Dylan Bundy was supposed to be the Los Angeles Angels’ ace this season. After the 60-game season — where he put up legitimate Cy Young numbers — Bundy was 2021’s Opening Day starter. And while some regression was perhaps to be expected, no one could have seen his complete collapse coming.
In his first 14 starts of the season, he had a 6.78 ERA, an opponent OPS of .871, and allowed more than one hit per inning of work. Then, he got demoted to the bullpen to help him rebuild his confidence and his mechanics. While there, Bundy switched things up. He began to short-arm the ball, hoping that it will improve command.
He showed some improvement out of the bullpen, but then when he was thrust back into the starting rotation due to an Alex Cobb injury, he found his stride. Bundy spoke about what led to the change in his mechanics despite early reluctance to do so, according to Dave Sessions of MLB.com:
“It took some convincing,” Bundy said. “I didn’t want to do it during the middle of the season. … It was about rock bottom for me at that one point in New York when I got sent to the ‘pen. I had to change something. When you’re trying not to miss your spot by three inches in the big leagues, it’s hard to do. When you’re trying to create a whole new arm stroke and path on the back side, and trying to do that in the middle of a season, and get Major League hitters out? But I had to change something. So here we go.”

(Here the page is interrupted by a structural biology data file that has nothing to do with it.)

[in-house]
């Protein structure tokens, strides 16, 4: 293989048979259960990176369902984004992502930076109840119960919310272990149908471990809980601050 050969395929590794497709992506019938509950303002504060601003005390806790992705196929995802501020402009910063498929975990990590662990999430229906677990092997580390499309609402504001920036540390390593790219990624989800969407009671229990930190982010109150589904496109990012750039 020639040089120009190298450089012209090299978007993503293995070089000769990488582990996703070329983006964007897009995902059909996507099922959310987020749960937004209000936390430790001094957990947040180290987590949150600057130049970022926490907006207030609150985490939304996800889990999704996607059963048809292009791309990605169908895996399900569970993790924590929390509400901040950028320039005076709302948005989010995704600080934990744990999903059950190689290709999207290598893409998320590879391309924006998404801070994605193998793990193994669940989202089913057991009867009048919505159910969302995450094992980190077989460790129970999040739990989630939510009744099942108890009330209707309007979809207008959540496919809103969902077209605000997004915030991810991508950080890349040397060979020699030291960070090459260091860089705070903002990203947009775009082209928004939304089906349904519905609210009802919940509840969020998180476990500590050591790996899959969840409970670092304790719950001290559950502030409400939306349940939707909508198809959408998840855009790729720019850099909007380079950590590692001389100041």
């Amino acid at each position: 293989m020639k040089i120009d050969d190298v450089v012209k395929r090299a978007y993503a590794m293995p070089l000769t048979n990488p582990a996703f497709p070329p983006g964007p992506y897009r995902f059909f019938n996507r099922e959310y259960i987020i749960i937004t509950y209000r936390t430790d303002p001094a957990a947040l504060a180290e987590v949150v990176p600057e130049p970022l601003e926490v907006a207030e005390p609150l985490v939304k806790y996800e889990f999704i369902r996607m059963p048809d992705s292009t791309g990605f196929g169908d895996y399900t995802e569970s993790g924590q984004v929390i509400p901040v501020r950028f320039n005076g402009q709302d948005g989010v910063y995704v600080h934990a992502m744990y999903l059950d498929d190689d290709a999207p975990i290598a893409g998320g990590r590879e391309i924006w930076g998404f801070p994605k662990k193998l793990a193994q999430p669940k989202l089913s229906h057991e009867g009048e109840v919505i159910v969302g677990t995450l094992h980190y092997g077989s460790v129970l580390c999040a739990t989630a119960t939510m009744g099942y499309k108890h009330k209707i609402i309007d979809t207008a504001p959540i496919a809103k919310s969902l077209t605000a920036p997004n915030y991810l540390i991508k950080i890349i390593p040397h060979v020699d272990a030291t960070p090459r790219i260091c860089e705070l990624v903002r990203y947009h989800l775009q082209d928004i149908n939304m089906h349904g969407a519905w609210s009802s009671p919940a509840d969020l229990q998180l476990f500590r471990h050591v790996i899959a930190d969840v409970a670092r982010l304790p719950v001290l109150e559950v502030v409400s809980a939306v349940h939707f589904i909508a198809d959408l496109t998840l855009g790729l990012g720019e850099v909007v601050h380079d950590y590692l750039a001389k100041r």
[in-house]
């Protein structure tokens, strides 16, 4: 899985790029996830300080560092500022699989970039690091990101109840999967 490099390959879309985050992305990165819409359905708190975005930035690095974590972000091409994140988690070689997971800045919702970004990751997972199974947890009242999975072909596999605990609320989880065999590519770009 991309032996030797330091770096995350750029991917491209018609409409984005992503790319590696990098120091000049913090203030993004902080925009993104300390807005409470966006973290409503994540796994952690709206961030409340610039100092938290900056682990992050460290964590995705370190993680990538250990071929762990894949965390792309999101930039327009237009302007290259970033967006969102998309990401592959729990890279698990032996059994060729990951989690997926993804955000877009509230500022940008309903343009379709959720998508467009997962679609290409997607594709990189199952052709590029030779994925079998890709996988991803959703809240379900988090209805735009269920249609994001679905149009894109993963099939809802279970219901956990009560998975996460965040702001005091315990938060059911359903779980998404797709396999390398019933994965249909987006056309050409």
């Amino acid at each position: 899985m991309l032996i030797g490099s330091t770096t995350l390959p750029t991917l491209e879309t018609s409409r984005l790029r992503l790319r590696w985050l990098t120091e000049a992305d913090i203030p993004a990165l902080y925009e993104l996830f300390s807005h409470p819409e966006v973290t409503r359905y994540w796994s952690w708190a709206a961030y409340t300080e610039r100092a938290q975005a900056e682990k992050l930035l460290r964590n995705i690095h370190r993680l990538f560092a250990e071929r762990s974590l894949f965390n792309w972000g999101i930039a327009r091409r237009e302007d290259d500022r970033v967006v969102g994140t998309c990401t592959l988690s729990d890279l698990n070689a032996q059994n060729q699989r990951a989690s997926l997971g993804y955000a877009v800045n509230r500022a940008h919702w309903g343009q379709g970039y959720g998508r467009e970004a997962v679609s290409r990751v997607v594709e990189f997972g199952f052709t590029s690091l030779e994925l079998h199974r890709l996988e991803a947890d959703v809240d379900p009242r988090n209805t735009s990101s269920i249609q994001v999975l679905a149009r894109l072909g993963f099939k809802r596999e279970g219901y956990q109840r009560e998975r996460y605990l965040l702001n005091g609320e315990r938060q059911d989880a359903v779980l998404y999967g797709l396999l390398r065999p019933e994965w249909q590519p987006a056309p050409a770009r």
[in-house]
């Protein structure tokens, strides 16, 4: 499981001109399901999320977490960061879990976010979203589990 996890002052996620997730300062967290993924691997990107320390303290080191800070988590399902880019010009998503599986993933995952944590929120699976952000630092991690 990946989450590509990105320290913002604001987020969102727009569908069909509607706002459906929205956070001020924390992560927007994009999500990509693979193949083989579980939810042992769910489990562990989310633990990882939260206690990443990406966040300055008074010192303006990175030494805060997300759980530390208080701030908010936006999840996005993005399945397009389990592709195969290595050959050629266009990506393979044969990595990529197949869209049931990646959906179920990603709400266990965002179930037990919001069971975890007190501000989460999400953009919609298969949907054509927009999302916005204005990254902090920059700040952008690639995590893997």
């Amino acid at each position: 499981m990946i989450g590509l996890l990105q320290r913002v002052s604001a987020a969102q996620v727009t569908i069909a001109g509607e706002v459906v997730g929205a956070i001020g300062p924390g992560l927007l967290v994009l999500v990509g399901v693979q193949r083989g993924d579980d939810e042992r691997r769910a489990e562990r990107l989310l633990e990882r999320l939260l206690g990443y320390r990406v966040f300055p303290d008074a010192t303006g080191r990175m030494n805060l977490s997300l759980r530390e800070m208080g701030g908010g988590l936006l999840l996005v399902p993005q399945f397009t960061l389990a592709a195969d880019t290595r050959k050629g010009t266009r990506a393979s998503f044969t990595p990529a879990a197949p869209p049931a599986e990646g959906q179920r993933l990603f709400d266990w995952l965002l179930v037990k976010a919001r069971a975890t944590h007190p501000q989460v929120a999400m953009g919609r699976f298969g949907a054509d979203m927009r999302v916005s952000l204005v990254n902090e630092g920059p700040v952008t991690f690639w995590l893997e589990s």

Pitchers very rarely change their mechanics in the middle of the season for numerous reasons. However, it was either a significant change for Bundy or he would spend the rest of the season in the bullpen, something that would drastically affect his potential earnings in free agency.
Bundy has now made two starts since his return to the rotation. After giving up three runs in the first inning of his first start against the Oakland Athletics, he has now pitched 9.2 consecutive innings without allowing a run to score.
He is starting to look like the pitcher we saw in the shortened 2020 season, one that doesn’t blow batters away with his velocity, but forces bad contact and swings-and-misses with slow breaking balls and good command.
Angels sticking with seven-man rotation
Now that the Angels made some calls to the Minor Leagues and all of their starters are actually pitching well, it’s put them in an unusual situation. Once Cobb returns healthy, they will have seven starters in their rotation, and Joe Maddon — for now — says he is going to keep it that way.